# Derivative of Frobenius norm of matrix logarithm with respect to scalar

I am stuck on finding $t$ such that:

$\frac{\partial}{\partial t}\|\log_m(M\Lambda^tM^T)\|_F=0$,

where $M$ is $n\times n$ positive definite matrix (not symmetric, not unitary), $\Lambda$ is $n\times n$ diagonal matrix and positive definite, and $t \in (0,1)$.

Found the following link that deals with something similar since $\|A\|_F^2=Tr(AA^T)$ Derivative of matrix involving trace and log . Also this other may help Derivative of a trace w.r.t matrix within log of matrix sums .

Any help is really appreciated.

Thanks!

• Solving for what? – Bobson Dugnutt Mar 13 '16 at 20:08
• Thanks for the comment. Solving for $t$, sorry. – roncreager Mar 13 '16 at 21:02

## 1 Answer

That follows is a method using the integral formula for the derivative of the $\log$ function: let $f:A\rightarrow \log(A)$ where $A$ has no eigenvalues in $(-\infty,0]$; then (*) $Df_A:H\rightarrow \int_0^1(t(A-I)+I)^{-1}H(t(A-I)+I)^{-1}dt$.

Let $\Lambda=diag(\lambda_i),R=M\Lambda^tM^T,Z=\log(R),\phi:t\rightarrow tr(ZZ^T)=tr(Z^2)$. Clearly $R'(t)=Mdiag(\log(\lambda_i)\lambda_i^t)M^T$.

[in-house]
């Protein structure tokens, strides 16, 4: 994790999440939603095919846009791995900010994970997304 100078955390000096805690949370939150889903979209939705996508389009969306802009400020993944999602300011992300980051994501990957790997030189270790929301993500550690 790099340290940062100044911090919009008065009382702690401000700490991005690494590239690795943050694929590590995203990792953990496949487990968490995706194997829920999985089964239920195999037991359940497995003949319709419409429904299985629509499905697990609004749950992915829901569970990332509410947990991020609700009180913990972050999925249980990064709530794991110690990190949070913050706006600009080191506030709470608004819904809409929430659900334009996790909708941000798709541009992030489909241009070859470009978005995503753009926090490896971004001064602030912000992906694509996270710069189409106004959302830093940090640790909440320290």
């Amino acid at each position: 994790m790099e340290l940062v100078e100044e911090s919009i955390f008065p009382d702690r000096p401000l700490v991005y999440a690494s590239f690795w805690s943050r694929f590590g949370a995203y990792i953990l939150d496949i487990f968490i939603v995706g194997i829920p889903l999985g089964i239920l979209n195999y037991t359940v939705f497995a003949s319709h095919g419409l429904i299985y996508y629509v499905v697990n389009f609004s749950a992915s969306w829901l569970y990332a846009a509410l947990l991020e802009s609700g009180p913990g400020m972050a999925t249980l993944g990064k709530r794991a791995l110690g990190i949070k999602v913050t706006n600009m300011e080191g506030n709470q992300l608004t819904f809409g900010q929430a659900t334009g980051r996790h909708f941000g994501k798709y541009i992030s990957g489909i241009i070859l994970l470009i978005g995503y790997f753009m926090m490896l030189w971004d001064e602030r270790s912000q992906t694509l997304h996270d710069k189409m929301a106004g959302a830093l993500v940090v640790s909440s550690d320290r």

$1/2\phi'(t)=tr(ZZ')=tr(Z\int_0^1(u(R-I)+I)^{-1}R'(u(R-I)+I)^{-1}du)=\int_0^1tr(Z(u(R-I)+I)^{-1}R'(u(R-I)+I)^{-1})du$.

Remarks. Clearly $\phi,\phi'$ cannot be formally calculated. For a given $t$, the calculation of $\phi(t)$ is relatively fast. The calculation of $\phi'(t)$ (for a given $t$) is not so easy because we are in front of a complicated rational fraction in $u$; then we need some software as Maple to do the job. In particular, Maple directly gives to you the $\log$ of a matrix. Anyway, the calculation of $\phi'(t)$ is slow. Practically, we can proceed as follows:

1. Draw an approximtion of the curve $x=\phi(t)$ or print a list of values of $\phi(t)$; locate, in $[a,b]$, a possible local extremum.

2. Use the regula falsi method for solving $\phi'(t)=0$ in $[a,b]$.

That follows is a toy-example: $M=\begin{pmatrix} -32&27& 99\\-74&8&29\\ -4, &69& 44\end{pmatrix},\Lambda=diag(4,16,7)$.

1. A local minimum is reached in $[a,b]=[-3.847,-3.845]$.

1. With one iteration, we obtain $t_0=-3.846234045,1/2\phi'(t_0)\approx -7.10^{-9}$.

With Maple and this toy-example, each calculation of $\phi'(t)$ requires 0"9, with $15$ significant digits.

EDIT. You can see a proof of the above formula (*) in my answer to Calculating the differential of the inverse of matrix exp?

• Hi loup blanc, would you mind providing a reference for the integral formula for the derivative of the matrix $\log$ function? – roncreager Apr 19 '16 at 11:30